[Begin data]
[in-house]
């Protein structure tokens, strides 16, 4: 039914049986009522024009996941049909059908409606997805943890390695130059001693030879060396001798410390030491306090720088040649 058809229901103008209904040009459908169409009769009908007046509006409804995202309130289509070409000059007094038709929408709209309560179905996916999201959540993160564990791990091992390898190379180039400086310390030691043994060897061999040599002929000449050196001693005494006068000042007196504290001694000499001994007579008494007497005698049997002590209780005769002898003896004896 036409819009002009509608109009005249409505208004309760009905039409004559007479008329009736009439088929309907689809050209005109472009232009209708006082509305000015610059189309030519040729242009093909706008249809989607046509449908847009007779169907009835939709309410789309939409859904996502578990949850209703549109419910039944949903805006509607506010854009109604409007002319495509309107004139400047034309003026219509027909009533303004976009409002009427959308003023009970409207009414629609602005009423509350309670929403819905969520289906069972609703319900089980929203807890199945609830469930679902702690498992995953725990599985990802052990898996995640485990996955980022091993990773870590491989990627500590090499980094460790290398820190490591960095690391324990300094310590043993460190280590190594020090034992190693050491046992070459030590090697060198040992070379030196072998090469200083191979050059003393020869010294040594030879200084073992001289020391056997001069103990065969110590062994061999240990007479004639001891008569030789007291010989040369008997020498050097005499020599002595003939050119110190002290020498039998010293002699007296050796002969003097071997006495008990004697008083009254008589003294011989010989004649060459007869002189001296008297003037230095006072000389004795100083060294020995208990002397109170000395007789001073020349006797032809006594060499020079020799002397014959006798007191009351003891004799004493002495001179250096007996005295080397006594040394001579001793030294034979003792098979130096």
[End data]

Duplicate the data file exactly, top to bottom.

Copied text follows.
[in-house]
């Protein structure tokens, strides 16, 4: 039914049986009522024009996941049909059908409606997805943890390695130059001693030879060396001798410390030491306090720088040649 058809229901103008209904040009459908169409009769009908007046509006409804995202309130289509070409000059007094038709929408709209309560179905996916999201959540993160564990791990091992390898190379180039400086310390030691043994060897061999040599002929000449050196001693005494006068000042007196504290001694000499001994007579008494007497005698049997002590209780005769002898003896004896 036409819009002009509608109009005249409505208004309760009905039409004559007479008329009736009439088929309907689809050209005109472009232009209708006082509305000015610059189309030519040729242009093909706008249809989607046509449908847009007779169907009835939709309410789309939409859904996502578990949850209703549109419910039944949903805006509607506010854009109604409007002319495509309107004139400047034309003026219509027909009533303004976009409002009427959308003023009970409207009414629609602005009423509350309670929403819905969520289906069972609703319900089980929203807890199945609830469930679902702690498992995953725990599985990802052990898996995640485990996955980022091993990773870590491989990627500590090499980094460790290398820190490591960095690391324990300094310590043993460190280590190594020090034992190693050491046992070459030590090697060198040992070379030196072998090469200083191979050059003393020869010294040594030879200084073992001289020391056997001069103990065969110590062994061999240990007479004639001891008569030789007291010989040369008997020498050097005499020599002595003939050119110190002290020498039998010293002699007296050796002969003097071997006495008990004697008083009254008589003294011989010989004649060459007869002189001296008297003037230095006072000389004795100083060294020995208990002397109170000395007789001073020349006797032809006594060499020079020799002397014959006798007191009351003891004799004493002495001179250096007996005295080397006594040394001579001793030294034979003792098979130096």